I'll never claim to be the greatest GM, but here's a few things that I've come up with after a couple of years running a game: Describe how instead of just saying what Sometimes all you need to do is give the players the gist of the NPC's message if you add in a description of how they say it. Say something about the nervous tick, the furtive glances, the ...


20

With most tabletop RPGs there is going to be a certain level of disconnect between the mechanics of a mysterious effect and its, well, mysteriousness. Here are a few ways to handle this kind of situation sorted from most player knowledge to least. Describe the effect, explain the rules This is probably the simplest option and the one I would recommend ...


16

Before giving ultimatums to anyone, try a little gentle prodding. Depending on your age and social norms, that could be as simple as snickering and saying “Get a room, you two!” when they start up, or you could ask them politely to refrain, or even just say that it makes you feel uncomfortable. That may solve the problem completely and immediately, or it may ...


15

A friend of mine is the epitome of silence. It's absolutely normal for him to speak about 5 sentences in a whole evening. Wasting three perfect sentences on greetings, ordering pizza and goodbye; you barely notice him being around, if not for a very small group. Yet he's always around and seems to enjoy the company. For him roleplaying seems to be a lot more ...


11

There is a way to make a single roll and keep the probability distribution, more or less. It will require some preparations from you, though. For example, let's convert Rogue's 10d6 Sneak Attack into a single d20 roll. Go to anydice.com, put "output 10d6" and it will give you statistics for the roll. Select At Most and Table (or Export). You will get two ...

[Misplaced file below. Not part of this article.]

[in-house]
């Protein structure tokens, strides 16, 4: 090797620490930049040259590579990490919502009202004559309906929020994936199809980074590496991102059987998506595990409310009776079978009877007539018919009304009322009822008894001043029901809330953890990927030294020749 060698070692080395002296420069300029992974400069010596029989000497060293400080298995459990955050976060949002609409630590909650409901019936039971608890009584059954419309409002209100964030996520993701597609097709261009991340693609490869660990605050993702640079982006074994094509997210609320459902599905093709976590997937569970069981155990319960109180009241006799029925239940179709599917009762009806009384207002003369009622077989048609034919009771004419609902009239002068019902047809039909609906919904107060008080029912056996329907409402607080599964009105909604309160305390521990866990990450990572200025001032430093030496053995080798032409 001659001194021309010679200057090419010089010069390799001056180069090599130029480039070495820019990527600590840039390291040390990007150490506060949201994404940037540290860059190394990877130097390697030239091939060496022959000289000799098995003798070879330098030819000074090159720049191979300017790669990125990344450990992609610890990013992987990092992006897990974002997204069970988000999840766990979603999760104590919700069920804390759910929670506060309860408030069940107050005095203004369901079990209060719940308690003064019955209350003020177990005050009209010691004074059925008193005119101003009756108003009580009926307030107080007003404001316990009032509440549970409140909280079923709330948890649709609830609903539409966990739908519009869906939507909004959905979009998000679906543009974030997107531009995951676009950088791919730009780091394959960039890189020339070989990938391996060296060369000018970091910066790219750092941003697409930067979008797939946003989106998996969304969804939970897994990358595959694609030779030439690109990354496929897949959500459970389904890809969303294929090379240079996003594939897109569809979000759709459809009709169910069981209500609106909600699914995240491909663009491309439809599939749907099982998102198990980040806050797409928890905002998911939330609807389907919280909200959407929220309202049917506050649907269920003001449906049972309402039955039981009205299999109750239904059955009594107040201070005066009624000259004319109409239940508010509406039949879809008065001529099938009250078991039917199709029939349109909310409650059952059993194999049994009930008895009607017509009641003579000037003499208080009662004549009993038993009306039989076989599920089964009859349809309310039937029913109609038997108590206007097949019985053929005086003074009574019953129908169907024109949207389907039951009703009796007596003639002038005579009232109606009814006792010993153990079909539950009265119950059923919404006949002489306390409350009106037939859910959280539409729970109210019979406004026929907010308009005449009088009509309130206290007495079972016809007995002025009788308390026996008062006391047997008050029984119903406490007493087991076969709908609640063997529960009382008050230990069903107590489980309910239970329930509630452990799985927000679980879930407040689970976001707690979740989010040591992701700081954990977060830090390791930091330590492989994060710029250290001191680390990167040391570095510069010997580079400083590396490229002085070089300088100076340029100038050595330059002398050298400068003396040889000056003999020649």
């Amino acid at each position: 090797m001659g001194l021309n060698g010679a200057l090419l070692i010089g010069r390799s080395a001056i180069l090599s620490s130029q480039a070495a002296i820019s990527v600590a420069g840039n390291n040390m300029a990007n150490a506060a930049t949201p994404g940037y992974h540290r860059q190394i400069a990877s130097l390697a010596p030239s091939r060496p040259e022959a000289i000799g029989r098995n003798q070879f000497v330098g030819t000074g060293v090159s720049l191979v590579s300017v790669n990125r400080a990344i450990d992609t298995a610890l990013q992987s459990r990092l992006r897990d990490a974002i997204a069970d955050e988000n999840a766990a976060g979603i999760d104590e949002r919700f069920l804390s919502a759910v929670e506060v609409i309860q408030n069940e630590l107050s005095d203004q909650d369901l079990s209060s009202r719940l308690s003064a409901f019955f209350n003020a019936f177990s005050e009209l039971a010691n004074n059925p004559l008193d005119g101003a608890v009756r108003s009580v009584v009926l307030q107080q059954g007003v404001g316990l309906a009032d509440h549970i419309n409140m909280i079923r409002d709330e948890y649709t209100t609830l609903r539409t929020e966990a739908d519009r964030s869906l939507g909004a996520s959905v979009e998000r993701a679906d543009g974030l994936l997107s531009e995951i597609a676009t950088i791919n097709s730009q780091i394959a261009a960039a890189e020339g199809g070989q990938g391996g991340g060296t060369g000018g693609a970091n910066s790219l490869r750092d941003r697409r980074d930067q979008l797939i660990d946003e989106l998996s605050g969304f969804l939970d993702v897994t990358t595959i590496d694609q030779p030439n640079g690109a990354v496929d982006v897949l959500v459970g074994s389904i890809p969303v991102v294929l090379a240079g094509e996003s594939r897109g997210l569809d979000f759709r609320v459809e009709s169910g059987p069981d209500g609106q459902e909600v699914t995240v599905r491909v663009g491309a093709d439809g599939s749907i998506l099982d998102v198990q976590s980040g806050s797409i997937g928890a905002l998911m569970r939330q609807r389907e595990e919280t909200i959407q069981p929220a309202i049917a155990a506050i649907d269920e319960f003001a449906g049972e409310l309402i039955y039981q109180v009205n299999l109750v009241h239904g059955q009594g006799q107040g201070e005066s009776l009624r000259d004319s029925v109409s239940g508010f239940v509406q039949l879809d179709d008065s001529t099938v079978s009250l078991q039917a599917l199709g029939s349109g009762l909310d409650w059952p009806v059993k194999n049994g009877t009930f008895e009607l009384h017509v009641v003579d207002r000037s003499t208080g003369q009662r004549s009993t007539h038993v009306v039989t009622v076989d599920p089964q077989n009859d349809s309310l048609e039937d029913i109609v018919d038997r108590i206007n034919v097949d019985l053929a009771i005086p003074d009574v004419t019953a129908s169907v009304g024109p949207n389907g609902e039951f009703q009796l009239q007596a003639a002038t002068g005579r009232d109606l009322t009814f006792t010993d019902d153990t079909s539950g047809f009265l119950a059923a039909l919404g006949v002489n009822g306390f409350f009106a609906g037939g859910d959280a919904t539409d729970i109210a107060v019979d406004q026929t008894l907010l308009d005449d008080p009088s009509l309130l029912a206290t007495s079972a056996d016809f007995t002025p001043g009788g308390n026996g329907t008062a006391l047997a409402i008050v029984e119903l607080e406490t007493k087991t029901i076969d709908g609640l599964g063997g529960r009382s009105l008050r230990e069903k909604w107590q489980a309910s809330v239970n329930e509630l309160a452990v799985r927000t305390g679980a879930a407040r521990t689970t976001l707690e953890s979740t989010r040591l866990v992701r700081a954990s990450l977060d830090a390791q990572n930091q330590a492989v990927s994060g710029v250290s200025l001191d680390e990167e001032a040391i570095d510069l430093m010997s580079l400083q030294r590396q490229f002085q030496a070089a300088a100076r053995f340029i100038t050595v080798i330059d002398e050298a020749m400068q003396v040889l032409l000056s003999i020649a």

10

I think of this as a two part issue: "How do I work out what NPC expresses with their answer?" and "How does the NPC express themselves in that answer?" Given that you're only worried about major NPCs, the first part is the easy one: At all times, bear in mind your NPC's motivations, both localised and general. Which is to say, have in mind a rough idea of ...


10

-Beat- ...What? Comedy in a semi-serious campaign is often times, in my opinion, funnier than if you try to go full bore into slapstick wackiness, and that is due to one time-tested principle, the Only Sane Man (TM). Even in grim and dark fantasy, in RPGs there are tons of things that happen that either don't make a whole lot of sense or are great sources ...


10

There's really 3 solutions: Skip rolling entirely, and use the expected result (similar to DnD's "Take 10" mechanic). In the long run, this should not produce any statistical advantage or disadvantage for your players. However, in the short term your players will act differently since it is more deterministic. Approximate the same distribution with a less ...